I watched as two little boys stood back to back in the gym measuring to try to prove who was the taller of the two. Not too many feet away, two little girls were comparing the colors and number of styles of rubber band bracelets they had.
Is there a standard for rubber band bracelets? I thought this was supposed to simply be a fun activity. Is there really a good, better, best?
It seems as if we are all caught up in measuring something, someone, or ourselves.
It starts early in life as children. It comes down to biggest, best, or most sorts of things. It might look harmless enough, but it begins to set a grid in place, a filter, that lingers well into adulthood and causes us to continue to measure.
To measure means to compare, to determine a better or best, a worse or worst.
I am not suggesting it is all bad. When I go to the grocery store, I hand select the apples, bananas, grapes, and other produce to assure I get the “best” of what is offered for the “best” price.
I confess that beyond the color or style of a chair or couch, I am asking about the “best” fabric that will stand up under wear or repel stains when I am buying a piece of furniture. I want it to last and I want my money to go as far as possible.
Other comparisons become more problematic. It can be easy to look at who has the newest car or house, who has the nicest office, who gets the most exotic vacations, and on and on.
Those sorts of comparisons provide fertile ground for jealousy, envy, and aggressive zealousness that sets aside solid values for people, practices, and principles. It divides families, friends, neighbors, and nations.
A great deal of energy can go into all of these pursuits, but what impact does it have on our soul?
Sadly, these sorts of comparisons can creep into our spiritual lives and organizations as well.
What impact does it have on eternity?
I think we really know that Jesus measures differently.
Jesus looks at the content of our heart, not the size of our bank account. Jesus looks at the quality of our character, not the titles or positions we hold.
Jesus’s choices are a paradox to us. He chooses those that others skip over or reject. He honors small people and small things. He recognizes those who are humble and don’t speak of their achievements if they have them versus those who give Him lists of what they have done hoping to impress Him.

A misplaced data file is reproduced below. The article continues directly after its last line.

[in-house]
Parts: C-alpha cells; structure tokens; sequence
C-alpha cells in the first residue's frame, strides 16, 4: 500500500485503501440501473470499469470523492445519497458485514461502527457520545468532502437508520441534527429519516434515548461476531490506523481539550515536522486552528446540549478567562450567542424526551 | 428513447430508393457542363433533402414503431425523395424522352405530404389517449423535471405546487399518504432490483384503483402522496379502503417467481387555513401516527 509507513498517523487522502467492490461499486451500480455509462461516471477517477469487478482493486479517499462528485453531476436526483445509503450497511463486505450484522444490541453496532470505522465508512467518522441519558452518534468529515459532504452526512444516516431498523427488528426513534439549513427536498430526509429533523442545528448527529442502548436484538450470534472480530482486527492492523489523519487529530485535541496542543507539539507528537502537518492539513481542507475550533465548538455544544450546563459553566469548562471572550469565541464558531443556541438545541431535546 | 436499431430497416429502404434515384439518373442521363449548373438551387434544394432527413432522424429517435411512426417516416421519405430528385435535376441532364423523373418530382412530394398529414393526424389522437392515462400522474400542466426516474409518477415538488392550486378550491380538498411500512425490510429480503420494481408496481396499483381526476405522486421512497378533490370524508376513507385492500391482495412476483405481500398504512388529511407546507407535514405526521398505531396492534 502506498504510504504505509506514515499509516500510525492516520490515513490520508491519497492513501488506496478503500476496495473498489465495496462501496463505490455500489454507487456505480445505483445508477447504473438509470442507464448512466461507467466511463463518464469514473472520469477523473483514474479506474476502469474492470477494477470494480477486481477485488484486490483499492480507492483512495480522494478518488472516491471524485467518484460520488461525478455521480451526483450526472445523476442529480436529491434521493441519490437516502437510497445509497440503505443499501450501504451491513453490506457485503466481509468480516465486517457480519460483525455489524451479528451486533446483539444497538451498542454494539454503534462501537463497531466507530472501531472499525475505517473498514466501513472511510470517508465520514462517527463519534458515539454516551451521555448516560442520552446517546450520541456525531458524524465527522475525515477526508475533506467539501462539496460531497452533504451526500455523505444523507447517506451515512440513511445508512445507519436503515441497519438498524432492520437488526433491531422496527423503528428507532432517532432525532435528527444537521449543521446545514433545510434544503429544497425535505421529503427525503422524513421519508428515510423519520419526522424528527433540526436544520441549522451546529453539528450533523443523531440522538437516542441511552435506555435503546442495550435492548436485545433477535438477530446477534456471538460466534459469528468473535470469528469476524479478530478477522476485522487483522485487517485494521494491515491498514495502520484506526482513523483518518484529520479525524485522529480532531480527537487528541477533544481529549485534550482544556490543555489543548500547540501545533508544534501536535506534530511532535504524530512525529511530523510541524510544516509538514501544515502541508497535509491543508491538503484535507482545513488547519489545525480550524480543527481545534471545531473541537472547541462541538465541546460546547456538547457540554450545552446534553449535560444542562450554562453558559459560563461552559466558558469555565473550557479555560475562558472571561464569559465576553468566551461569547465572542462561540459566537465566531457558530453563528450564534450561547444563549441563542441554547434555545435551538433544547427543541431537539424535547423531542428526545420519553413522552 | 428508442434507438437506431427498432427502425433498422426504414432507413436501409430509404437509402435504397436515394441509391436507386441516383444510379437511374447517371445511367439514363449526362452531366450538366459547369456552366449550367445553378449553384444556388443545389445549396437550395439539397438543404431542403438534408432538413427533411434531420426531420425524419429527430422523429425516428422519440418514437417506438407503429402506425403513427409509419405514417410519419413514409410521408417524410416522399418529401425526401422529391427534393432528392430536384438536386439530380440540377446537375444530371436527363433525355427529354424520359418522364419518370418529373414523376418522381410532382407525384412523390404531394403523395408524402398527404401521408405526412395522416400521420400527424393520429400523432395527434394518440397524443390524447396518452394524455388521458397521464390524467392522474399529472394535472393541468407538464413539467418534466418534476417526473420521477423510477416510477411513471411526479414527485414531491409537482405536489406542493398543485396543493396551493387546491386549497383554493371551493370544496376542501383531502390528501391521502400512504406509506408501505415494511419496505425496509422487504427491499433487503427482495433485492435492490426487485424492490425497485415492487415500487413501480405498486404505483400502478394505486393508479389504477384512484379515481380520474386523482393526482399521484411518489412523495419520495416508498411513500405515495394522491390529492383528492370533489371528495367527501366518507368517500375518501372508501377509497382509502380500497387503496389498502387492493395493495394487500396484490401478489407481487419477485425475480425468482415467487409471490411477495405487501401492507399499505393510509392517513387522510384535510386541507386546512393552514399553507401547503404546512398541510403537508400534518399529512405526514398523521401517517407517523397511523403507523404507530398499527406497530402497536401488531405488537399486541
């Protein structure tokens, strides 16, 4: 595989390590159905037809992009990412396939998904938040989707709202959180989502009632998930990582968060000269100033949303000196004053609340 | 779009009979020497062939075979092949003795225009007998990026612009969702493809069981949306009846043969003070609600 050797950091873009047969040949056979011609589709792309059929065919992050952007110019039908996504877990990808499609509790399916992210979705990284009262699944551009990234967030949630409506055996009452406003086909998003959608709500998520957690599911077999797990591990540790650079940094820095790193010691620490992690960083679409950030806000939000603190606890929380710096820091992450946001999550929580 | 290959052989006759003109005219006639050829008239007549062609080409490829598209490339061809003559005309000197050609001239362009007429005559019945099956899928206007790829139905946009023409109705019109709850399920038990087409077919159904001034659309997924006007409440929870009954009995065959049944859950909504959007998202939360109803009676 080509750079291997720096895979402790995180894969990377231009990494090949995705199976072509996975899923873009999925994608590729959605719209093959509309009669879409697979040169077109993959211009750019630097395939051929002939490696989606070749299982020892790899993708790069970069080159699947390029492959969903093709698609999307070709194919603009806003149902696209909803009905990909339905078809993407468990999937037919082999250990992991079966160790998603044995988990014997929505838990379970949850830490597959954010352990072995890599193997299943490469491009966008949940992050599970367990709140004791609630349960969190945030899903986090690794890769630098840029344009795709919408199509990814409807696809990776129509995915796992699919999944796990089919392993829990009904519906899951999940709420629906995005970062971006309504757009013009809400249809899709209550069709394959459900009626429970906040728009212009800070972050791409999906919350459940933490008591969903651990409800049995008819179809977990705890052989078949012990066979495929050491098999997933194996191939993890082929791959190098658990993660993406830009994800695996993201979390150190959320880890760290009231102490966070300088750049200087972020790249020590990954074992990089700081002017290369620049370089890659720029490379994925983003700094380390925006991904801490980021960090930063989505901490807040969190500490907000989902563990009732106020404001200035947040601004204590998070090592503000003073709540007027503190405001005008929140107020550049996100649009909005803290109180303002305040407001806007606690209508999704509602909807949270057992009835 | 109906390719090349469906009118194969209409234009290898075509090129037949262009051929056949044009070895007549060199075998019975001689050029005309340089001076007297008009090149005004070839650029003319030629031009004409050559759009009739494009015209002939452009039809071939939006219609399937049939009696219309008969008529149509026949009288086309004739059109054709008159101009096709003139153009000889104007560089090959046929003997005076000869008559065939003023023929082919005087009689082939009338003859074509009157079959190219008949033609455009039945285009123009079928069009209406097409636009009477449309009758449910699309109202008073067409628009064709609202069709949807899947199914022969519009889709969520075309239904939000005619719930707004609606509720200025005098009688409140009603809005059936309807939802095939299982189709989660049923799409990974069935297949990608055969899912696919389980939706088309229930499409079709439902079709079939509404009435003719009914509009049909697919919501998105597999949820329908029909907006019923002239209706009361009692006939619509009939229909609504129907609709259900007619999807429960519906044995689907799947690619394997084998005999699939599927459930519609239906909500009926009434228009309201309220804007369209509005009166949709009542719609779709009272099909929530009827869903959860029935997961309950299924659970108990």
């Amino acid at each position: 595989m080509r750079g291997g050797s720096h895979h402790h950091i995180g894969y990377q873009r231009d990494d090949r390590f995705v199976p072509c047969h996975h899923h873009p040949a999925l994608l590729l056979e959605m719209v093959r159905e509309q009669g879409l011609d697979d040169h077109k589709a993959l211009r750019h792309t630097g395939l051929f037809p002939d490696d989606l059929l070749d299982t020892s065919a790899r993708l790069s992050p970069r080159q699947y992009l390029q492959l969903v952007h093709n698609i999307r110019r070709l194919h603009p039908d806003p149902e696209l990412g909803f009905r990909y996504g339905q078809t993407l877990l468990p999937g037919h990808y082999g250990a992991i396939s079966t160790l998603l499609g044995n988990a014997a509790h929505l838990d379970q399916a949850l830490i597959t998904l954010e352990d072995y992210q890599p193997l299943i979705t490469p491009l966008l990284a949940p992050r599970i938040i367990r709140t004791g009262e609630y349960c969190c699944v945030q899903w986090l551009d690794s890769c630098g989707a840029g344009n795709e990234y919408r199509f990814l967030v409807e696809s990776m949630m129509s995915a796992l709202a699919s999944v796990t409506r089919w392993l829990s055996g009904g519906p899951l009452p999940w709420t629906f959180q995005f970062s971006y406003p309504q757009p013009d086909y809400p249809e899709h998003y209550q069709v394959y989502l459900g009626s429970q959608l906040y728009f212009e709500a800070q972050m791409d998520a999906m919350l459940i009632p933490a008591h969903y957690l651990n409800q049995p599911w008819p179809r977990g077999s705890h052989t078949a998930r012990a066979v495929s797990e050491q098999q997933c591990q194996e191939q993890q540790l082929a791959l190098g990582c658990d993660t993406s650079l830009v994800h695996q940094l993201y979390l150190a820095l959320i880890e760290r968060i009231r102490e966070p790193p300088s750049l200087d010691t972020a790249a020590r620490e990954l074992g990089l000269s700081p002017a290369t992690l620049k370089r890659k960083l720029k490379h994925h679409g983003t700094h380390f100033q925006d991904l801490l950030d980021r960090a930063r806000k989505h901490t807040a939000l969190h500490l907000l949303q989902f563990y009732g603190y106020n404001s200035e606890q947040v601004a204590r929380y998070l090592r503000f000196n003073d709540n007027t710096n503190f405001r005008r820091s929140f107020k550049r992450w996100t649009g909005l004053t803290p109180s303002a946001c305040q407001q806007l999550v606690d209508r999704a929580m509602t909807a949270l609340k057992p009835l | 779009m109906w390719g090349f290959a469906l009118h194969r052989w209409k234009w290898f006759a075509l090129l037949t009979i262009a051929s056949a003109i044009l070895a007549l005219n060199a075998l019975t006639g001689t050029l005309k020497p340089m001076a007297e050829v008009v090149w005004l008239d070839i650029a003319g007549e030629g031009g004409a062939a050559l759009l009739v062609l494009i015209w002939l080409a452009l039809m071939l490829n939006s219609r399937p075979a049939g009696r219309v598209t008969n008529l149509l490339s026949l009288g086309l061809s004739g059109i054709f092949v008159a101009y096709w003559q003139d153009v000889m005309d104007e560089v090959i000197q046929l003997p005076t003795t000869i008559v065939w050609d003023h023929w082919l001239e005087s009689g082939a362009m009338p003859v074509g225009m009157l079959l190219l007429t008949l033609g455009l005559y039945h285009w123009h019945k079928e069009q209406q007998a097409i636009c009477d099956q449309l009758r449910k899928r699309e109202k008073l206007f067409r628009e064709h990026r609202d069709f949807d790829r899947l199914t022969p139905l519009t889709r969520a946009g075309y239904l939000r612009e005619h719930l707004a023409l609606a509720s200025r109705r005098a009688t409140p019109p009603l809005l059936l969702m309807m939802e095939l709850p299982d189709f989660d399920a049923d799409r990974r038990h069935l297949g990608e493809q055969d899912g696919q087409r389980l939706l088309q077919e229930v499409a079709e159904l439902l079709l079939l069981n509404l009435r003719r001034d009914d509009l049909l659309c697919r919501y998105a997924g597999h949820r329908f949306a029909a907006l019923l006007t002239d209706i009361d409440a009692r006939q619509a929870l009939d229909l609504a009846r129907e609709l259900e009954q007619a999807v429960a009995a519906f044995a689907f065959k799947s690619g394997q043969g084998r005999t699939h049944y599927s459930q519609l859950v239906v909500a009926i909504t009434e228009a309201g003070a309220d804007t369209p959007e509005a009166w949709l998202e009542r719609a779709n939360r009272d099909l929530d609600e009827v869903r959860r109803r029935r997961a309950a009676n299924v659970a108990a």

Each day I have a choice to make. What will I do with the time that has been allotted to me? The challenge for me is to put on His lenses to determine that.
Yesterday I had no grand plans, no appointments to keep, and no errands to run. Even as a retiree those days are not as common as you might think. Was I going to measure my day by some level of what is considered productivity? (That is always a big temptation if you have been raised with a strong work ethic as I was.)
The truth is there were many things I could do and perhaps should do and some of those did get tackled. I still deal with the question in my head at the end of the day that asks, “what did you accomplish today”.
The best thing the Lord showed me through His lenses was that it was simply a day I was available, available for His use as needed.
When my schedule is full for the day, I am not so available for anything else that might come up. I can’t be on standby for anyone or anything very easily. I also cannot “bank” resources to replenish my own heart and soul that I may need later or that He might want to use later.
On this “standby” day I received several emails about significant prayer needs and I had time to not only pray, but also to send a handwritten note to encourage the persons. I also had time to listen to a friend without needing to interrupt her to go running off somewhere. My heart and soul were filled up with an extended quiet time and finishing a book that enriched my reflections.
The measure that matters is what matters to Him. That is what will impact eternity.